By Jeremy Hallock
By James Khubiar
By Observer Staff
By Kelly Dearmore
By Jim Schutze
By Rachel Watts
By Lauren Drewes Daniels
Dark Side of the Moon: The Keith Moon Sessions. Keith Moon released only one official album before his tragic drugs-and-booze death in 1978: Two Sides of the Moon. But there have long existed thousands of hours of tapes Moon and his all-star band--featuring, inexplicably, only drummers Ringo Starr, Jack Bruce, John Bonham, and Cozy Powell--performing original Moon compositions, in addition to myriad Who covers. To commemorate what would have been Moon's 52nd birthday in August, MCA Records is releasing this 21-disc boxed set of outtakes and rarities, including a bongos-and-tambourines symphony that takes up three entire CDs.
"We're honored to finally give Keith his due as a composer and arranger," says MCA Records president and urologist Leon Jarvis. "And it's nice to be able to get this stuff out of the closet and make room for the winter coats." Jarvis adds that at least 10 of the discs feature only Moon drum solos and excessive hotel-room wrecking and vomiting. Accompanying the discs will be a tiny drum kit, which can be destroyed using the miniature Pete Townshend doll included inside, along with liner notes written by Rolling Stone's David Fricke.
Black Box: The Buddy Holly/Big Bopper/Ritchie Valens Story. February 3, 1959--otherwise known as "The Day the Music Died." On that day, rock and roll's Holy Trinity went down in a horrible plane crash in Louisiana...and went up to a special spot in God's kick-ass band. To commemorate the 40th anniversary of that day, Mercury Records is releasing a 103-disc boxed set featuring music from all three immortals, including 92 alternate takes of "La Bamba." But what makes this disc especially notable is, according to Larry Austen, head of the label's artists and pants division, the inclusion of four discs' worth of never-before-heard conversations between the three men recorded secretly during the hours before the plane took off from a Louisiana airport.
"It's sad, ironic, and even kind of funny," Austen says. "But they're all sitting backstage after the show, and you can hear Buddy tell Waylon Jennings and Ritchie, 'I ain't never gettin' on no airplane ever again, and y'all can't make me'--he's real twangy, and his voice kinda cracks. Then you can hear Waylon tell Buddy that he's being a pussy, almost daring him to get on, you know? I mean, given what happened, this stuff is important, isn't it?" Mercury is trying to release the boxed set, which contains liner notes by Rolling Stone's David Fricke, in a black box, like one found after a plane crash. But the label's currently in litigation with Epic Records, which wants to use the same concept for its Stevie Ray Vaughan box, which is due out next year to coincide with the 10th anniversary of the Oak Cliff guitarist's helicopter-crash death.
From the Shadows, Dancing: Andy Gibb at 40. Last year marked the 40th birthday of the youngest brother Gibb, but PolyGram's scheduled release of this 39-disc boxed set was delayed because of the label's purchase by Seagrams. Now that PolyGram is part of the Universal Music Group, chairman Edgar Bronfman has made it is his life's mission to get this set in stores before the year's end. "We feel Andy's contribution to the pop world was drastically overshadowed by his brothers' success," Bronfman said during a press conference last month, where he also introduced Seagrams' new soft drink, Sodah and Gomorrah ("Salt never tasted this sweet!"). "This boxed set will be the crowning achievement of the big, happy family that has become UMG. If need be, we'll drop every band on this label in order to get this box out for Christmas."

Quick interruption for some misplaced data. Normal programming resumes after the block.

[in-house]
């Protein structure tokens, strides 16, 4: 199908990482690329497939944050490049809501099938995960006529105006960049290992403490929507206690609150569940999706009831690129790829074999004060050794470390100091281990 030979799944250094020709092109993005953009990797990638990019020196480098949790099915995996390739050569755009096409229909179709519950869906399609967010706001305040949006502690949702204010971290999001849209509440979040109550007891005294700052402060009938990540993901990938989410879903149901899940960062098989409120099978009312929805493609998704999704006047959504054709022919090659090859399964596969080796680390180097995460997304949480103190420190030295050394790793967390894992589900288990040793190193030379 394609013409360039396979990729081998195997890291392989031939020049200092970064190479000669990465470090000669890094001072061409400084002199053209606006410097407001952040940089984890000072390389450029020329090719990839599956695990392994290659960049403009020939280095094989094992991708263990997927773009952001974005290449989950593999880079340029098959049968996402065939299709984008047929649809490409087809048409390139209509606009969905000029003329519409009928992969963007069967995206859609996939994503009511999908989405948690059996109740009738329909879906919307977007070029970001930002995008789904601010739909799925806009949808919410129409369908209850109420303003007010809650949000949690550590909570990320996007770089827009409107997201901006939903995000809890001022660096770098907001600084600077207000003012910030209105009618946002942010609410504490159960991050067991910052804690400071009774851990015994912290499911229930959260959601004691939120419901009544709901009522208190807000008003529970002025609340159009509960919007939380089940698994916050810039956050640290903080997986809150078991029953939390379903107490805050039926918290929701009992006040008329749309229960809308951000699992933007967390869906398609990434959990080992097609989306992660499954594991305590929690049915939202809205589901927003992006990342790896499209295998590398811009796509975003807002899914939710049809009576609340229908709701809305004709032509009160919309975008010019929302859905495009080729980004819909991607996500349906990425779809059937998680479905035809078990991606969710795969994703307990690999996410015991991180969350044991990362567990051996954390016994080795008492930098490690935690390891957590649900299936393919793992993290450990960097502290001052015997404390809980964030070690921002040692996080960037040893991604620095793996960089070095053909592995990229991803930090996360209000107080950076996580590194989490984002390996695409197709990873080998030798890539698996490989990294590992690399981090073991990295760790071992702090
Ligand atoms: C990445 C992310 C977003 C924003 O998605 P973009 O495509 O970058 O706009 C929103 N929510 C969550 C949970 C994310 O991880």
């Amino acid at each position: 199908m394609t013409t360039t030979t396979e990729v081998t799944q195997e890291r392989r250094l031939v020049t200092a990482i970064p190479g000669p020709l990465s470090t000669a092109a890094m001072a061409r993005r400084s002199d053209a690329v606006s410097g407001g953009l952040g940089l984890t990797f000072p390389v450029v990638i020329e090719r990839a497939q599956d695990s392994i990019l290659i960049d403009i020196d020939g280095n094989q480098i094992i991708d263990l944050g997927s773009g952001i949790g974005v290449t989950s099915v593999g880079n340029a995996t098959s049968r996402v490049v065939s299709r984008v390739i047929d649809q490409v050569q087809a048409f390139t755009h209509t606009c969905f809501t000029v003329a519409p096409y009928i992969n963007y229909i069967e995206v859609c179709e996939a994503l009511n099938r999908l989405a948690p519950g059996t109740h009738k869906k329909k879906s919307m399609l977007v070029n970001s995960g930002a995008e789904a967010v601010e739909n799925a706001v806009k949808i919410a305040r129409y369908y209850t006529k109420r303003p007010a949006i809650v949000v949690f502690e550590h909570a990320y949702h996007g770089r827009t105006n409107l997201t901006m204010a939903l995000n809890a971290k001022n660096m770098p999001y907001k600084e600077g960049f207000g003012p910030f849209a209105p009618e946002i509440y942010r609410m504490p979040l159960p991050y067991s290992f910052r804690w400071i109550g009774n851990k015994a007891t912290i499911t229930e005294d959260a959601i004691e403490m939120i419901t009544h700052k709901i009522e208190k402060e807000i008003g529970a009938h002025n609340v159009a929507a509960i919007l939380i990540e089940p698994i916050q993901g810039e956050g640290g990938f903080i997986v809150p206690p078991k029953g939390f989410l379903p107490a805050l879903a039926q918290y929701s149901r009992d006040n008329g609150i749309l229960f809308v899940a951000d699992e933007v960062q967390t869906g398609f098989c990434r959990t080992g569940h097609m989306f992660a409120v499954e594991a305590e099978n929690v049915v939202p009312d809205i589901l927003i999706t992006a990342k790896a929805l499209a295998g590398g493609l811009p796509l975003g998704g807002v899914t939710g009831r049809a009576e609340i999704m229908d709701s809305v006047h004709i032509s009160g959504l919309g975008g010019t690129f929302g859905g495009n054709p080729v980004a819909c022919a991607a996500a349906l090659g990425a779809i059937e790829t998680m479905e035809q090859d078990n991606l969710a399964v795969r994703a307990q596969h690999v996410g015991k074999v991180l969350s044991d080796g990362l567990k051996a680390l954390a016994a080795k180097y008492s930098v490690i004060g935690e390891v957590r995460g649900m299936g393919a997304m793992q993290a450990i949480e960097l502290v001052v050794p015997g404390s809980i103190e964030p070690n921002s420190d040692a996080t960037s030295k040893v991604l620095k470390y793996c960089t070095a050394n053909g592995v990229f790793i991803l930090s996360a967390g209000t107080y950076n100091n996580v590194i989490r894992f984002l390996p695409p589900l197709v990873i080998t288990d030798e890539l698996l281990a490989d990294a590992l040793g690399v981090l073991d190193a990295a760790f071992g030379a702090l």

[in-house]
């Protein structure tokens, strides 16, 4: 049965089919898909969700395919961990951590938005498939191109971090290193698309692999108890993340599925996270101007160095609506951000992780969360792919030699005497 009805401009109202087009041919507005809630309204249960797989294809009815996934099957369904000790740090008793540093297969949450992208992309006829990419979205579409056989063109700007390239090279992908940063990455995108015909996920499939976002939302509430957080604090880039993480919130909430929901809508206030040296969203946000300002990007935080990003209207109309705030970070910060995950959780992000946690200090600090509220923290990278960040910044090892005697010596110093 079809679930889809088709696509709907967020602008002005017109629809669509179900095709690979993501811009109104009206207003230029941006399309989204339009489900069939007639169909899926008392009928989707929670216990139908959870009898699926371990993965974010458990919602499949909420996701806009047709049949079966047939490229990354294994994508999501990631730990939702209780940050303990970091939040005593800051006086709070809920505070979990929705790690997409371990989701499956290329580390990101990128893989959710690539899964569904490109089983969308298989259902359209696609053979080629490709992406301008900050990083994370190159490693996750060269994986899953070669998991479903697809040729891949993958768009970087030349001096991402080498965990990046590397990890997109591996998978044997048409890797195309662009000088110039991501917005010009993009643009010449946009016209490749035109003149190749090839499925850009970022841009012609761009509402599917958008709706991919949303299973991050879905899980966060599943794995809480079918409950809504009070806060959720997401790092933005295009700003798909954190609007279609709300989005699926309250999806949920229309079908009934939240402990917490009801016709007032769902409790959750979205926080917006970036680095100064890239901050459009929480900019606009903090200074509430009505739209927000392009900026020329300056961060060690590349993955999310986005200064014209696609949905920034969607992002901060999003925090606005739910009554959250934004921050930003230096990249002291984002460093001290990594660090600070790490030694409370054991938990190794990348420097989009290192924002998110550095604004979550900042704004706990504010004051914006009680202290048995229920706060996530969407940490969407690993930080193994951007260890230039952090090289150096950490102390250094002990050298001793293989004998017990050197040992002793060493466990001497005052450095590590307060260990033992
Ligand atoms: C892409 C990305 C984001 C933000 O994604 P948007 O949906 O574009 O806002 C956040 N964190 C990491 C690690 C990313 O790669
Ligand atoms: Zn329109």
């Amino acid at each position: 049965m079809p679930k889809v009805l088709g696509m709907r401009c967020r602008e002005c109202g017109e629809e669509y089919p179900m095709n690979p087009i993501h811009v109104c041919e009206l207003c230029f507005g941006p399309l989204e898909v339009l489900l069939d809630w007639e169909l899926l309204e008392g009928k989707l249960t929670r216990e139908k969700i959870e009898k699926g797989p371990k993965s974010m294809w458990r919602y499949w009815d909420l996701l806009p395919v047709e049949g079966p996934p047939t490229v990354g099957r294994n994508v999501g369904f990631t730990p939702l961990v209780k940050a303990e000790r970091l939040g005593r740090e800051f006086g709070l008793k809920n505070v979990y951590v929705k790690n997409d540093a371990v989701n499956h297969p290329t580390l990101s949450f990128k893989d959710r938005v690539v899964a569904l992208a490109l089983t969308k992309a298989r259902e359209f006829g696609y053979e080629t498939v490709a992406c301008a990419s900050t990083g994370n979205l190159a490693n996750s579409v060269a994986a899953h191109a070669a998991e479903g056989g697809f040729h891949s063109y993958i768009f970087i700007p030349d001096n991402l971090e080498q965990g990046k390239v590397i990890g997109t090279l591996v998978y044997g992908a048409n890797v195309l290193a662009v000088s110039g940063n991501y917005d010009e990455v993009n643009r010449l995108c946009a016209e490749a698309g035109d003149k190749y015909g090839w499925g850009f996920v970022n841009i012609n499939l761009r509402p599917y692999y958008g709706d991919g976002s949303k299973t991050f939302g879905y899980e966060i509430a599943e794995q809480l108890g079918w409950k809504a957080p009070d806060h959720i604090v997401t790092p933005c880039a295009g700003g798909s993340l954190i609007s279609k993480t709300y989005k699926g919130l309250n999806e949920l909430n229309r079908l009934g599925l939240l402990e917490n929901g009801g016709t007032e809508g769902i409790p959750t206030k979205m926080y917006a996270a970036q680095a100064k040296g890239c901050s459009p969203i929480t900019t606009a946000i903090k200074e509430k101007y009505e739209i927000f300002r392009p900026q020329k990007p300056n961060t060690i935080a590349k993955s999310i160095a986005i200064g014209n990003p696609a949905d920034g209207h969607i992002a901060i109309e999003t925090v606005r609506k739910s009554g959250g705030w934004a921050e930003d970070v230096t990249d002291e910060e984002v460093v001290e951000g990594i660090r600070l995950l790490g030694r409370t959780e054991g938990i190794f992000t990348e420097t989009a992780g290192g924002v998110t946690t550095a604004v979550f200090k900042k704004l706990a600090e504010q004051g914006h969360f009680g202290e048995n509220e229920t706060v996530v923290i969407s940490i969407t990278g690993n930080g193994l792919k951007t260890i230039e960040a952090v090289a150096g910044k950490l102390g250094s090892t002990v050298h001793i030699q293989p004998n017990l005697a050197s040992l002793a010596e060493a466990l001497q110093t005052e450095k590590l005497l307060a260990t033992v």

From the Shadows, Dancing, with liner notes by Rolling Stone's David Fricke, will contain hours of material Andy recorded during his final, cocaine-blinded days spent in isolation in Oxford, England--including mumbled, expletive-filled covers of every single song the Bee Gees recorded during their illustrious career. "Andy was jealous, yes, and often hateful, but the songs are also done with tremendous affection," says Muriel Falitus, head of PolyGram's cocktail and napkins department. "Never before has the word 'cocksucker' sounded so loving, so tender."
Eternal Flame: The Liberace 80. Wladziu Valentino Liberace was born in 1919 in Milwaukee, Wisconson--and he lives forever in this 53-disc box assembled by his old label, Columbia Records. Known as the king of easy listening throughout his career, Liberace was also something of an experimental artist, as this collection proves. Aside from his landmark recordings of "Moon River" and "All the Things You Are," this box, with liner notes by Rolling Stone's David Fricke, contains his three-hour-15-minute dissonant, avant-garde rendition of "Mairzy Doats," which he made in 1954 and which is said to have been an inspiration to the likes of John Coltrane, Sun Ra, and Britney Spears. "When we cleaned out the closet, we found an artist dying to get out," says Columbia's vice-president of sorrow and labor, Bill Rellish. List price will be $12.44.
Mr. Bubble: The Bathtub Tapes of Jim Morrison. Bob Dylan and the Band's Basement Tapes have long been the stuff of rock legend. Now, Elektra Records is releasing the Doors' singer-songwriter's long-rumored-about "Bathtub Tapes," made shortly before the Lizard King expired during a warm soak in Paris in 1971. This July 3, Elektra will finally make available 10 hours of Morrison in the tub, playing with a rubber ducky and singing tunes from such Broadway hits as The Pajama Game and Carousel, preparing for his never-recorded The Broadway Album. Elektra VP of publicity and mirth, Joel Amsterdam, says the tapes are real. Oliver Stone and Rolling Stone's David Fricke insist they are fake.